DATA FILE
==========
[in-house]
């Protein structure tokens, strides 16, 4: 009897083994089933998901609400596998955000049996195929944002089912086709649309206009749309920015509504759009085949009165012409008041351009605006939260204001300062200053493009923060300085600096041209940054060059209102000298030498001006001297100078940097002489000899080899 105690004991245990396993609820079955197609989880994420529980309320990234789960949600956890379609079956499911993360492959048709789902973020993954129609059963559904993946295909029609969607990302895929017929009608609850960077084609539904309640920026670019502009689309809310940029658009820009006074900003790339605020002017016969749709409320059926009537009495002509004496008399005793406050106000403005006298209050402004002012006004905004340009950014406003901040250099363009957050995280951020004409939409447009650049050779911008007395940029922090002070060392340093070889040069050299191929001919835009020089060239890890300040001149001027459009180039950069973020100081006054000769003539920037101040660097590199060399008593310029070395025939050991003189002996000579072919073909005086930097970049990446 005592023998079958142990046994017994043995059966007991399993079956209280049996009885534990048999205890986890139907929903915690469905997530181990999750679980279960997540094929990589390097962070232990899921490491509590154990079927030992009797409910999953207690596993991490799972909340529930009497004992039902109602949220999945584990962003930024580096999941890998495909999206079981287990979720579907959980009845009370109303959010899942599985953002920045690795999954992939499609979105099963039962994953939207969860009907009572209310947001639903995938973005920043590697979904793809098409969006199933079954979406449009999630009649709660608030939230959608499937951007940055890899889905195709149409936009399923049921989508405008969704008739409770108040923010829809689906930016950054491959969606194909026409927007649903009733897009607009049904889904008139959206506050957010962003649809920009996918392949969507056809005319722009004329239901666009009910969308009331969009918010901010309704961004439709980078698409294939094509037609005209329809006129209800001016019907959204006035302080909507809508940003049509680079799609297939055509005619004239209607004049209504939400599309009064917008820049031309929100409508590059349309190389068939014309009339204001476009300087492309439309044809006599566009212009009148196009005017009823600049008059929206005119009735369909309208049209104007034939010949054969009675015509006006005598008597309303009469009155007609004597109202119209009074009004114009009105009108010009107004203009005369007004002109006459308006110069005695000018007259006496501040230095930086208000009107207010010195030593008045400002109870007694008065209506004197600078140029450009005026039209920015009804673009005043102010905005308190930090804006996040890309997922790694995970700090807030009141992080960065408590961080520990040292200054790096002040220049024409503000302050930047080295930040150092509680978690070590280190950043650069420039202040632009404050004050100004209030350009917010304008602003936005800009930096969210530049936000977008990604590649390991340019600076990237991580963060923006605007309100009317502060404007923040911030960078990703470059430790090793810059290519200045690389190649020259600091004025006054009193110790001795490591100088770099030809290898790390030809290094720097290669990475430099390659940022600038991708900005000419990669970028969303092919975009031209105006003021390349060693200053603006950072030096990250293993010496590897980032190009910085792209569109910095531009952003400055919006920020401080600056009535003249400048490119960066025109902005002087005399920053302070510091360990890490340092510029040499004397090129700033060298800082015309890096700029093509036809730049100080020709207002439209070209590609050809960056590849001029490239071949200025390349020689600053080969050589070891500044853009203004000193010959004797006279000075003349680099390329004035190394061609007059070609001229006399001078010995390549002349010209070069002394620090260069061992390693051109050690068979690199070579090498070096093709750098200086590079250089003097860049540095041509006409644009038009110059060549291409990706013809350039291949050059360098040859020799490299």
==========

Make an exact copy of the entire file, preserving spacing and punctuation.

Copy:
[in-house]
């Protein structure tokens, strides 16, 4: 009897083994089933998901609400596998955000049996195929944002089912086709649309206009749309920015509504759009085949009165012409008041351009605006939260204001300062200053493009923060300085600096041209940054060059209102000298030498001006001297100078940097002489000899080899 105690004991245990396993609820079955197609989880994420529980309320990234789960949600956890379609079956499911993360492959048709789902973020993954129609059963559904993946295909029609969607990302895929017929009608609850960077084609539904309640920026670019502009689309809310940029658009820009006074900003790339605020002017016969749709409320059926009537009495002509004496008399005793406050106000403005006298209050402004002012006004905004340009950014406003901040250099363009957050995280951020004409939409447009650049050779911008007395940029922090002070060392340093070889040069050299191929001919835009020089060239890890300040001149001027459009180039950069973020100081006054000769003539920037101040660097590199060399008593310029070395025939050991003189002996000579072919073909005086930097970049990446 005592023998079958142990046994017994043995059966007991399993079956209280049996009885534990048999205890986890139907929903915690469905997530181990999750679980279960997540094929990589390097962070232990899921490491509590154990079927030992009797409910999953207690596993991490799972909340529930009497004992039902109602949220999945584990962003930024580096999941890998495909999206079981287990979720579907959980009845009370109303959010899942599985953002920045690795999954992939499609979105099963039962994953939207969860009907009572209310947001639903995938973005920043590697979904793809098409969006199933079954979406449009999630009649709660608030939230959608499937951007940055890899889905195709149409936009399923049921989508405008969704008739409770108040923010829809689906930016950054491959969606194909026409927007649903009733897009607009049904889904008139959206506050957010962003649809920009996918392949969507056809005319722009004329239901666009009910969308009331969009918010901010309704961004439709980078698409294939094509037609005209329809006129209800001016019907959204006035302080909507809508940003049509680079799609297939055509005619004239209607004049209504939400599309009064917008820049031309929100409508590059349309190389068939014309009339204001476009300087492309439309044809006599566009212009009148196009005017009823600049008059929206005119009735369909309208049209104007034939010949054969009675015509006006005598008597309303009469009155007609004597109202119209009074009004114009009105009108010009107004203009005369007004002109006459308006110069005695000018007259006496501040230095930086208000009107207010010195030593008045400002109870007694008065209506004197600078140029450009005026039209920015009804673009005043102010905005308190930090804006996040890309997922790694995970700090807030009141992080960065408590961080520990040292200054790096002040220049024409503000302050930047080295930040150092509680978690070590280190950043650069420039202040632009404050004050100004209030350009917010304008602003936005800009930096969210530049936000977008990604590649390991340019600076990237991580963060923006605007309100009317502060404007923040911030960078990703470059430790090793810059290519200045690389190649020259600091004025006054009193110790001795490591100088770099030809290898790390030809290094720097290669990475430099390659940022600038991708900005000419990669970028969303092919975009031209105006003021390349060693200053603006950072030096990250293993010496590897980032190009910085792209569109910095531009952003400055919006920020401080600056009535003249400048490119960066025109902005002087005399920053302070510091360990890490340092510029040499004397090129700033060298800082015309890096700029093509036809730049100080020709207002439209070209590609050809960056590849001029490239071949200025390349020689600053080969050589070891500044853009203004000193010959004797006279000075003349680099390329004035190394061609007059070609001229006399001078010995390549002349010209070069002394620090260069061992390693051109050690068979690199070579090498070096093709750098200086590079250089003097860049540095041509006409644009038009110059060549291409990706013809350039291949050059360098040859020799490299």